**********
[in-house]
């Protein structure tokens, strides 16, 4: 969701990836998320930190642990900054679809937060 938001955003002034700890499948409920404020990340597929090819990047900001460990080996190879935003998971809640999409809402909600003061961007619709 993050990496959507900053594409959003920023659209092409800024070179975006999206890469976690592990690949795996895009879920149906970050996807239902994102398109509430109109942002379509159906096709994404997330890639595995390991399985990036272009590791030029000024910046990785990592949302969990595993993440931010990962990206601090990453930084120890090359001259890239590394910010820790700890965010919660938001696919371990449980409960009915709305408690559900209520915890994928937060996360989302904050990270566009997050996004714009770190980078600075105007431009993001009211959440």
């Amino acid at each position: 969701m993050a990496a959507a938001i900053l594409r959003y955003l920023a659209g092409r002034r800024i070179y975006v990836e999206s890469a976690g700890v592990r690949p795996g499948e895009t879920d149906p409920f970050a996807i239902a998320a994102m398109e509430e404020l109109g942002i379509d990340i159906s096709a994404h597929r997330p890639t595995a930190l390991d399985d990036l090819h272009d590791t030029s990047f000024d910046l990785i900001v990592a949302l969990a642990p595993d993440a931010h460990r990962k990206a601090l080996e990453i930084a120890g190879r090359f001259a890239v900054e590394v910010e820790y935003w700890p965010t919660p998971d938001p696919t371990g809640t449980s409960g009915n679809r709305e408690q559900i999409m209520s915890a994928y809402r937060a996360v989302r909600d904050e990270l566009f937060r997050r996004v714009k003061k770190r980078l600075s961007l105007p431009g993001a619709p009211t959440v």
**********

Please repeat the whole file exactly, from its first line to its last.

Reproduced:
[in-house]
């Protein structure tokens, strides 16, 4: 969701990836998320930190642990900054679809937060 938001955003002034700890499948409920404020990340597929090819990047900001460990080996190879935003998971809640999409809402909600003061961007619709 993050990496959507900053594409959003920023659209092409800024070179975006999206890469976690592990690949795996895009879920149906970050996807239902994102398109509430109109942002379509159906096709994404997330890639595995390991399985990036272009590791030029000024910046990785990592949302969990595993993440931010990962990206601090990453930084120890090359001259890239590394910010820790700890965010919660938001696919371990449980409960009915709305408690559900209520915890994928937060996360989302904050990270566009997050996004714009770190980078600075105007431009993001009211959440």
């Amino acid at each position: 969701m993050a990496a959507a938001i900053l594409r959003y955003l920023a659209g092409r002034r800024i070179y975006v990836e999206s890469a976690g700890v592990r690949p795996g499948e895009t879920d149906p409920f970050a996807i239902a998320a994102m398109e509430e404020l109109g942002i379509d990340i159906s096709a994404h597929r997330p890639t595995a930190l390991d399985d990036l090819h272009d590791t030029s990047f000024d910046l990785i900001v990592a949302l969990a642990p595993d993440a931010h460990r990962k990206a601090l080996e990453i930084a120890g190879r090359f001259a890239v900054e590394v910010e820790y935003w700890p965010t919660p998971d938001p696919t371990g809640t449980s409960g009915n679809r709305e408690q559900i999409m209520s915890a994928y809402r937060a996360v989302r909600d904050e990270l566009f937060r997050r996004v714009k003061k770190r980078l600075s961007l105007p431009g993001a619709p009211t959440v």